That is, in (ib), the context-sensitive function s chooses a standard of comparison in such a way as to ensure that the objects of which the positive form is true ‘stand out’ in the context of utterance, relative to the measurement encoded by the adjective gāo ‘tall’.

  13. The term ‘Theta’ represents the thematic role that the individual x carries.

  14. The light verb head v functions to introduce the agent role for the event denoted by the verb, and the light adjective head a functions to introduce the experiencer or theme role for the state denoted by the adjective.

  15. This proposal does not exclude the possibility that the variable μ might be treated as one with type <e, d> and α is an element with type <e> (i.e., an entity) because the adjectival predicate hěn dà ‘HEN DA’, as (i) shows, can directly take an entity-denoting nominal as a subject.

    (i)

    Yŏu

    yī-zhŏng

    yòuhuò

    hěn

    da.

     

    have

    one-CL

    temptation

    HEN

    DA

     

    ‘There is a kind of temptation and, as for the degree of allurement, it allures people a lot.’

    Hence, as (ii) shows, example (i) is true only when there is an entity x and x is temptation, the A(μ)-measure of which is greater than or equal to that of the contextually determined standard of comparison chosen by the context-sensitive function s; if A(μ) is the degree of allurement, the sentence is interpretable.

    (ii)

    x[yòuhuò(x) & A(μ)(x) ≥ s(A(μ))]

     

    A(μ) is the degree of allurement

    So, I assume that there is only one ‘DA’.

  16. An accomplishment verb cannot occur as the X component of the X hěn dà construction, which can also be explained by the assumption that, in the X hěn dà construction, only measure functions that apply to non-trivially structured domains are allowed and the mapping must be monotonic (Schwarzschild 2002, 2006). As Vendler (1967) and Dowty (1979) argue, activity and stative verbs can be considered homogeneous but a singularly-interpreted telic verb (e.g., an accomplishment verb) cannot. So, a singularly-interpreted telic verb cannot occur as the X component of the X hěn dà construction, as the ungrammaticality of (i) attests.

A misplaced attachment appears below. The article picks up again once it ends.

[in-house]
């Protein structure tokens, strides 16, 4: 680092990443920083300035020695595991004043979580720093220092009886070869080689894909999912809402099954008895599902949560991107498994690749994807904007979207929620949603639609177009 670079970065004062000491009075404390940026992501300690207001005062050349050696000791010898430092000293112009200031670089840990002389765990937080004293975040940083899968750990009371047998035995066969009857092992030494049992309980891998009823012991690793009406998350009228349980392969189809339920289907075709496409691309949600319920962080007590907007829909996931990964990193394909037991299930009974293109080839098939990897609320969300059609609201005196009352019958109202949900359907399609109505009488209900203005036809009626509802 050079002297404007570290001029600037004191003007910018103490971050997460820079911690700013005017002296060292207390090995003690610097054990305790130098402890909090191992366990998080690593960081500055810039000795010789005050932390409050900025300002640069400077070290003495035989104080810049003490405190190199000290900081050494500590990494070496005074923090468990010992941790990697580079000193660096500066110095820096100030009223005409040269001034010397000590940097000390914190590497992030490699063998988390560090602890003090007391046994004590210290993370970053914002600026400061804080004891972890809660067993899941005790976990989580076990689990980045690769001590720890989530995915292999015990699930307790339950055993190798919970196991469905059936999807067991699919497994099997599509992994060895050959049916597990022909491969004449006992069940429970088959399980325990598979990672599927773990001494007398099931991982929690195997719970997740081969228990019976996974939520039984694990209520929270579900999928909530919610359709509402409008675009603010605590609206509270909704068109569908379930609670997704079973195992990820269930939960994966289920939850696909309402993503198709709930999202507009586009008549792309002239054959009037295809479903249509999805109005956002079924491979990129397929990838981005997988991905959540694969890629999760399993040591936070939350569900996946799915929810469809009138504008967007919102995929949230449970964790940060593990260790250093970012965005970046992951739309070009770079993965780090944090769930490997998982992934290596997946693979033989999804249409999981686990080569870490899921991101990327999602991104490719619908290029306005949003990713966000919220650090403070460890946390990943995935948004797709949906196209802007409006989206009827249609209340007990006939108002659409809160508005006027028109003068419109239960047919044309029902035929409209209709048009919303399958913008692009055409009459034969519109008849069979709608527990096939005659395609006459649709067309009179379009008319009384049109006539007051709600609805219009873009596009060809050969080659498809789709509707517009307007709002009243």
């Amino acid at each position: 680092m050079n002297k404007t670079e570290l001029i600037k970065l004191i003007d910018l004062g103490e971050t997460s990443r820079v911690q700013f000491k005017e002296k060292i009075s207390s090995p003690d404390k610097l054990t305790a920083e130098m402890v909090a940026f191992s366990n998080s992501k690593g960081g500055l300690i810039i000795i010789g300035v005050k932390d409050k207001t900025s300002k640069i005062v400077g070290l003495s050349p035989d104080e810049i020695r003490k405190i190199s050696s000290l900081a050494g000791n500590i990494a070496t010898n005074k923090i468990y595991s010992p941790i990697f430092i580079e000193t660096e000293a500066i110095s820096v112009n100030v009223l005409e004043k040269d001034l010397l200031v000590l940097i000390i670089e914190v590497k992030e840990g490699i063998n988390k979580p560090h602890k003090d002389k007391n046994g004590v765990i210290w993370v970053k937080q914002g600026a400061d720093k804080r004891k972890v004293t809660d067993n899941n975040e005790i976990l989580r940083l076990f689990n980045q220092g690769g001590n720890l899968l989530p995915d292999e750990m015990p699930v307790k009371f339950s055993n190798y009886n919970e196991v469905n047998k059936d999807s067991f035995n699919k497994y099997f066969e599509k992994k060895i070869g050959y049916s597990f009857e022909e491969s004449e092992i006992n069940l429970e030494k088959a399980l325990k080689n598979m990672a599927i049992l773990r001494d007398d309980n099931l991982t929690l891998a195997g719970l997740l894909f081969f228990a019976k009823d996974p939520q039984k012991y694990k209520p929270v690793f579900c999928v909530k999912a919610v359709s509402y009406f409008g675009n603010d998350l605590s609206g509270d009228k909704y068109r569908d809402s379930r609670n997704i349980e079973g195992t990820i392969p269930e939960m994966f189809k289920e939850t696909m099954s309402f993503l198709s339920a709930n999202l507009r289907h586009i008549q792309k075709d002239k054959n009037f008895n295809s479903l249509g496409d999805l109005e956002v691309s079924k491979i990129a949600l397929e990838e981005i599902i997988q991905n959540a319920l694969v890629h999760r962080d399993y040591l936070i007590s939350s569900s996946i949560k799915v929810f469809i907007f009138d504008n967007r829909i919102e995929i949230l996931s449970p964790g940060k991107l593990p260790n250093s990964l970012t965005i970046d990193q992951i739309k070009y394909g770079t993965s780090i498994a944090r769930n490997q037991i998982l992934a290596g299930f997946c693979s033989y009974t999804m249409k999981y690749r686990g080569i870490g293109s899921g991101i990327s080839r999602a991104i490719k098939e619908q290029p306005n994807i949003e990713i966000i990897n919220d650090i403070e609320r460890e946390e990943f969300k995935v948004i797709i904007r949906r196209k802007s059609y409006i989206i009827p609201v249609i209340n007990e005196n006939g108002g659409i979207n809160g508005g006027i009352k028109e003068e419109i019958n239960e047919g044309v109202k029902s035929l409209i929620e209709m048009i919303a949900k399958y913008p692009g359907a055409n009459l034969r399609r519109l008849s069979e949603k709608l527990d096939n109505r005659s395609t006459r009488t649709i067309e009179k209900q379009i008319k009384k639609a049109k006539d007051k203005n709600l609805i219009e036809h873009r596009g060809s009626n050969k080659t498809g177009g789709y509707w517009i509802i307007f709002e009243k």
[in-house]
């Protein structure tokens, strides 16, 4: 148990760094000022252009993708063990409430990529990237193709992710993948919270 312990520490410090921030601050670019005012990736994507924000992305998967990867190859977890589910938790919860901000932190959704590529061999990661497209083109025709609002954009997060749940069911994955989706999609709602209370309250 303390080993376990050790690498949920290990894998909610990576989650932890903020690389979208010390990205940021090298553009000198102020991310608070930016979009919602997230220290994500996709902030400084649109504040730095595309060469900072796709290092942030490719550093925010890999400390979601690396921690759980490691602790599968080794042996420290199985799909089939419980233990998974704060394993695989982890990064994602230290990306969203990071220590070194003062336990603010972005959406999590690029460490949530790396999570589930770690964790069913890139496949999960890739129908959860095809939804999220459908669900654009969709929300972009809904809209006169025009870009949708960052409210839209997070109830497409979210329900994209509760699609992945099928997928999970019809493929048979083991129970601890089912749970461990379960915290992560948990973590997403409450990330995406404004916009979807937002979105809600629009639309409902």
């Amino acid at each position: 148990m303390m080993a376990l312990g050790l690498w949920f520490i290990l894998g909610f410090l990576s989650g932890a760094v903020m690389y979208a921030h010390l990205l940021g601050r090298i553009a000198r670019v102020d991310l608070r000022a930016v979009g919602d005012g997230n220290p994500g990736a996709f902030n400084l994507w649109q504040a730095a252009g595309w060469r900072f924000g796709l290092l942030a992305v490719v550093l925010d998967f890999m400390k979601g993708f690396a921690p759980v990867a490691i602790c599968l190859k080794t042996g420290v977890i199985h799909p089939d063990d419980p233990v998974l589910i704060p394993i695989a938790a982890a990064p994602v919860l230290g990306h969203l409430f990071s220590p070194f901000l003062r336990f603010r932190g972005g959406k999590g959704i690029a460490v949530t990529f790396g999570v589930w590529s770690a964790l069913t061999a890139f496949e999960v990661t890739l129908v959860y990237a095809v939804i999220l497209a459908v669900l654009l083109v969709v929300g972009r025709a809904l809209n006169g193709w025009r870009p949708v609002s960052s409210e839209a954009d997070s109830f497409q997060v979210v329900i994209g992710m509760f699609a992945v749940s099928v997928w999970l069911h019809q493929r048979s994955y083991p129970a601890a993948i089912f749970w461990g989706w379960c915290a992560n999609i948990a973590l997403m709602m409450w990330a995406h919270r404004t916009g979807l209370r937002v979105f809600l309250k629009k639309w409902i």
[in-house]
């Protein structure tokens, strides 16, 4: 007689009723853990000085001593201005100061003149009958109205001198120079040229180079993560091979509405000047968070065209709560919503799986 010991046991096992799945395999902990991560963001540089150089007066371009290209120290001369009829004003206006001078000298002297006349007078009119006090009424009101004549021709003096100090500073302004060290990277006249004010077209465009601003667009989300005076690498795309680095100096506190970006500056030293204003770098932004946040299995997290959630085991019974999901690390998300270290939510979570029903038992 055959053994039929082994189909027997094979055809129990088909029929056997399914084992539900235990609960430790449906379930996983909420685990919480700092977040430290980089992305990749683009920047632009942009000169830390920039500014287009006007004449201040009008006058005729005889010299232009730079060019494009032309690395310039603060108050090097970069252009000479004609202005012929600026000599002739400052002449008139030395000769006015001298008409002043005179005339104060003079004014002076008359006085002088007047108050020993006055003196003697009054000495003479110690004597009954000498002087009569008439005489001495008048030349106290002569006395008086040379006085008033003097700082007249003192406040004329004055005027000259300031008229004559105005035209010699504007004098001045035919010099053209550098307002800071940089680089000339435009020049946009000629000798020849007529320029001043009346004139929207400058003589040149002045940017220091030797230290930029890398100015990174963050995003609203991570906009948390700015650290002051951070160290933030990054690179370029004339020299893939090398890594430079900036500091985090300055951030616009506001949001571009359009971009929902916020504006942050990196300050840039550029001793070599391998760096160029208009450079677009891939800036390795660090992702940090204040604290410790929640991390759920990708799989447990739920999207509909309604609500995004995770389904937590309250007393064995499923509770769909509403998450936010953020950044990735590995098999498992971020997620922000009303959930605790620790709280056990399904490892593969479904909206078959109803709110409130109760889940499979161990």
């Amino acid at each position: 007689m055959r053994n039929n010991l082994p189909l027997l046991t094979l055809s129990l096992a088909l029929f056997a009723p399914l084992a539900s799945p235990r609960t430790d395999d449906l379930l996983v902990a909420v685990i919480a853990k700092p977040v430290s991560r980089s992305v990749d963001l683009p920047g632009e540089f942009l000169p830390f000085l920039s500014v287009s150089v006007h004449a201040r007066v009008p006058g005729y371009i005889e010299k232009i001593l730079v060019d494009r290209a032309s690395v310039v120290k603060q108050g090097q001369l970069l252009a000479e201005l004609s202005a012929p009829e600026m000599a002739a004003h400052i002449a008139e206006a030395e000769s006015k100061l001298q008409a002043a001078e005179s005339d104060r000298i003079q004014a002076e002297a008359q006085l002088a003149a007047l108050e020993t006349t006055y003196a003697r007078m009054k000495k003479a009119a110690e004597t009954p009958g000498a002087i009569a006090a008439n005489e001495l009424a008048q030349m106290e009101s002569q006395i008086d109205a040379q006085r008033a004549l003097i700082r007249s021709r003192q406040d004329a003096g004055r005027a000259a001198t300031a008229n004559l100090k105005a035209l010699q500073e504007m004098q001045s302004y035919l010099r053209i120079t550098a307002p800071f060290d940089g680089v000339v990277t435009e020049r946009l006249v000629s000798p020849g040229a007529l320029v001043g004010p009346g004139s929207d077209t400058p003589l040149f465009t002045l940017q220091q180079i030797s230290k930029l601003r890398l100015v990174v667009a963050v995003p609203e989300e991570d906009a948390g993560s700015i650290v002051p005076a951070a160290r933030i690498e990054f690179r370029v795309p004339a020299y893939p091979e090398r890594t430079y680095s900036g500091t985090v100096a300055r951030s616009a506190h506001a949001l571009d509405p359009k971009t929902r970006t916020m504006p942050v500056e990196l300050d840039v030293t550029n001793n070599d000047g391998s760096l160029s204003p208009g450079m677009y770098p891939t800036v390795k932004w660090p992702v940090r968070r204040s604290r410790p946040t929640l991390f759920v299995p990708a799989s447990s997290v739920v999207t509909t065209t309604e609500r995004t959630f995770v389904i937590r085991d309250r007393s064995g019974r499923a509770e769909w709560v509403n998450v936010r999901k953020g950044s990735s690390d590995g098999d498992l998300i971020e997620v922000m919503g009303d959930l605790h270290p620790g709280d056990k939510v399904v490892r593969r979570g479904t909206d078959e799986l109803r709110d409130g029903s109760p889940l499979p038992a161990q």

(i)

    *Fúwùshēng

    bēizi

    dăpò

    hěn

    dà.

     

    waiter

    cup

    hit-broken

    HEN

    DA

    This assumption also explains why a semelfactive verb (e.g., ‘cough’) can occur in an X hěn dà construction if a context with a derived multiple-event consisting of repeated semelfactive events is available, as (ii) shows.

    (ii)

    Jiàng

    xiěyā

    yàowú

    guòmĭn,

    ōujīsàng

    hěn

    dà.

     

    decrease

    blood-pressure

    drug

    allergy

    elder

    cough

    HEN

    DA

     

    ‘The elder coughs a lot because s/he is allergic to the drug that helps decrease blood pressure.’

  17. In (69cviii), the capital E with the type of <v, t > represents a set of events. For ease of exposition, I use ‘money’ to replace the variable y.

  18. As one anonymous reviewer notes, it would be very useful to see how the degree argument of a gradable adjective or verb is introduced when the X hěn dà construction is not involved. For example, what would my compositional analysis of a simple sentence like (i) look like?

    (i)

    Zhāngsān

    hěn

    gāo.

     

    Zhangsan

    very

    tall

     

    ‘Zhangsan is very tall.’

    I suggest two alternative responses to this question. One is to adopt Bresnan’s (1973) idea that there exists a rule like (ii), which applies after the rule that produces more (Wellwood 2014; 2015).

    (ii)

    much → ∅/_A

    The other is to put aside the issue of English much and simply assume that, in Taiwanese Mandarin, the adjective ‘DA’ only compositionally introduces degrees for non-gradable expressions. According to the first option, in English what is underlyingly as much intelligent, for example, surfaces as as intelligent. Following the same reasoning, in Taiwanese Mandarin, a sentence with an adjectival predicate like (i) should contain the adjective ‘DA’, as (iii) shows, and this adjective is deleted later.